The Lorton area saw another significant opening on Oct. 28. Government officials, police, animal shelter employees, volunteers, and residents celebrated the new South County Police and Animal Shelter. Sited on Lorton Road on land once included in the Lorton Workhouse and Prison property, in history, inmates toiled and farm animals grazed there. Now the site is home to modern police force and animal care operations.
Serving as emcee for the opening event, Mount Vernon District Supervisor Dan Storck called it “ironic” that the new building with all its modern services stood on former prison grounds, across from the 1950s era Nike missile base, and near the 1980s landfill, now closed and slated to become a new park in 2025, “with roots that are unique.” Storck noted the hundreds of millions of dollars Fairfax County has invested in updating the Lorton area, now blossoming into a “true community that has value and is respected.” He and other speakers commended the service and vision of former District Supervisor Gerald “Gerry” Hyland (Mount Vernon Supervisor 1988-2015) who was on hand for the opening and championed improvements for the area. Storck’s other acknowledgements included a long list of county employees, community activists and organizations.
The well landscaped building includes the approximately 30,000-square-foot police station, and the 23,000-square-foot animal shelter and adoption center. Its arched covered front walkways and gabled end walls compliment the nearby Workhouse. The site also includes 20,000-square-feet of outdoor space, with dog kennel runs and fenced walking areas, electric vehicle charging and traditional fueling stations, and parking. The space includes a satellite office for the District Supervisor and public community rooms. It was designed to meet LEED Silver Certification standards for environmental sustainability, including stormwater handling, tree preservation, infrastructure for solar panels, and energy efficient systems and materials that promote indoor air quality.
Presence at the site means the police department eventually can organize smaller patrol areas to decrease response times to calls, which Board of Supervisors Chairman, Jeff McKay pointed out, benefits the whole county. Police chief Kevin Davis, also speaking at the opening, commented that the addition of the new police station means a lot of things; one being that officers want to be part of this new well equipped police force. McKay noted that two weeks ago, the police academy graduated its largest class of recruits; and one of the most culturally diverse, fluent in multiple languages, and including 30 percent women. Additional staffing is expected to allow the police force to soon return to use of three shifts, instead of the current two shifts.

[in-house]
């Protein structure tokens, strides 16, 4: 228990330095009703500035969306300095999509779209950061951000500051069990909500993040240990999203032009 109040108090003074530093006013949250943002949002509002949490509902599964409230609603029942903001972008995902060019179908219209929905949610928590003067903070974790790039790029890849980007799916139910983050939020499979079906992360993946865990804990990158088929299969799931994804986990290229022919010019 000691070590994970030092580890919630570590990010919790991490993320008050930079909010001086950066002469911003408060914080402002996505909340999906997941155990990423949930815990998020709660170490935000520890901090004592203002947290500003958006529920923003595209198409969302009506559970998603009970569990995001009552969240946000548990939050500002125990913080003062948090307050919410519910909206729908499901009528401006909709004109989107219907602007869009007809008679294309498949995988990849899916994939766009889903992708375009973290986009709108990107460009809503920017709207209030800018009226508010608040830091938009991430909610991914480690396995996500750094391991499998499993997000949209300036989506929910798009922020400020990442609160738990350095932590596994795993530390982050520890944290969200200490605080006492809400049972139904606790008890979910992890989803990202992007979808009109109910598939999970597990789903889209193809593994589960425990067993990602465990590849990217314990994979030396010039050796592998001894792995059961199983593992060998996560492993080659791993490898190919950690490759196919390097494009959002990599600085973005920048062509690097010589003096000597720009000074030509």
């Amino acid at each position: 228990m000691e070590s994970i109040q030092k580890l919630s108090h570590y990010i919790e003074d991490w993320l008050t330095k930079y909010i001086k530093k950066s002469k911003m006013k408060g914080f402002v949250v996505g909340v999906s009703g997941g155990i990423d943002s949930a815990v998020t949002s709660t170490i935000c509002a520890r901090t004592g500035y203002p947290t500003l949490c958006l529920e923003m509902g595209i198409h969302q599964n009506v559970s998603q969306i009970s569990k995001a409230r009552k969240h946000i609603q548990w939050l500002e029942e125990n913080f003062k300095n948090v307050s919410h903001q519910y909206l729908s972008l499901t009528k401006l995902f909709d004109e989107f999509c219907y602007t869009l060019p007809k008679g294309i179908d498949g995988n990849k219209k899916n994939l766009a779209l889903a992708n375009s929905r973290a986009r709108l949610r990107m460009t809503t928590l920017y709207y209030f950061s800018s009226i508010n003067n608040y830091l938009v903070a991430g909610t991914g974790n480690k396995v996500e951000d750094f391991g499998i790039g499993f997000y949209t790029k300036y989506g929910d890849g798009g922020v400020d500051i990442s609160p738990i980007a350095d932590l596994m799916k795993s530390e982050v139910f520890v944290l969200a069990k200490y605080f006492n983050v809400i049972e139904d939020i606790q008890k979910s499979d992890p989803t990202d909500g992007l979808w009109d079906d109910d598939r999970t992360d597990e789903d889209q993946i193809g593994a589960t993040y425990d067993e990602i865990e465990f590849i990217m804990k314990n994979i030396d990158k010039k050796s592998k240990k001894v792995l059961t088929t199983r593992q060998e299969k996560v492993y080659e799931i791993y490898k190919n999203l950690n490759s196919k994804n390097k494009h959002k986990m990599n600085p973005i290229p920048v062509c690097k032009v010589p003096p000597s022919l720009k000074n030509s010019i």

This second county animal shelter and adoption center “campus” for improves access to critical animal services, such as behavior and training support, pet wellness services, and pet supplies. Director of animal services, Reasa Currier, noted the importance of “valued animals and the important relationship they have in our lives.” She described the building’s ability to bring health and happiness to animals under their temporary care, designed to provide sunlight, noise abatement in separate sections for dogs, cats, and small mammals, and create an environment more like a home. The space, which includes extensive veterinary care and surgical areas, will allow for expansion of pet care services to families facing financial hardship.
Not everyone who toured the facility on this first day of operation went home alone. On its first day of adoptions, two dogs and 12 cats were adopted into new homes.
The new facility is located at 8855 and 8875 Lorton Road, Lorton. Learn more about the new animal shelter campus operations and services at https://www.fairfaxcounty.gov/animalshelter/lorton-campus-operational-guidance.
Photos by Susan Laume/The Connection
Girl Scout Troop 52053 leads the Pledge of Allegiance
Claire Craig, Officer with the Honor Guard sings the National Anthem
Spectacular low fly over by Fairfax One helicopter wows crowd and leads Chief to comment on his relief that the building has no steeple
Chief Kevin Davis tours the new station with Commander Richard Morvillo
Director Reasa Currier says, “Pets are family and all deserve the love and companionship that pets provide.”
A staffed public window allows citizens to bring questions and requests for assistance to police.
Officer Mark Bettis, McLean, stands in the station’s Forensics Lab
The facility includes an equipped work-out area, where deputy chiefs Brooke Wright and Brian Reilly compare weight lifting techniques
Small lunch and break areas provide ease on the ground floor, with one of many televisions located throughout the space, which Chief Davis indicates allows officers to keep abreast of news events
The animal shelter business lobby mirrors a second staffed lobby for adoptions
The cat room area, with adjacent visit rooms which double as play areas, allow cats to be seen, and provide a more private area
The facility includes a large, well equipped veterinary care unit, including this space for conducting low cost spay/neuter procedures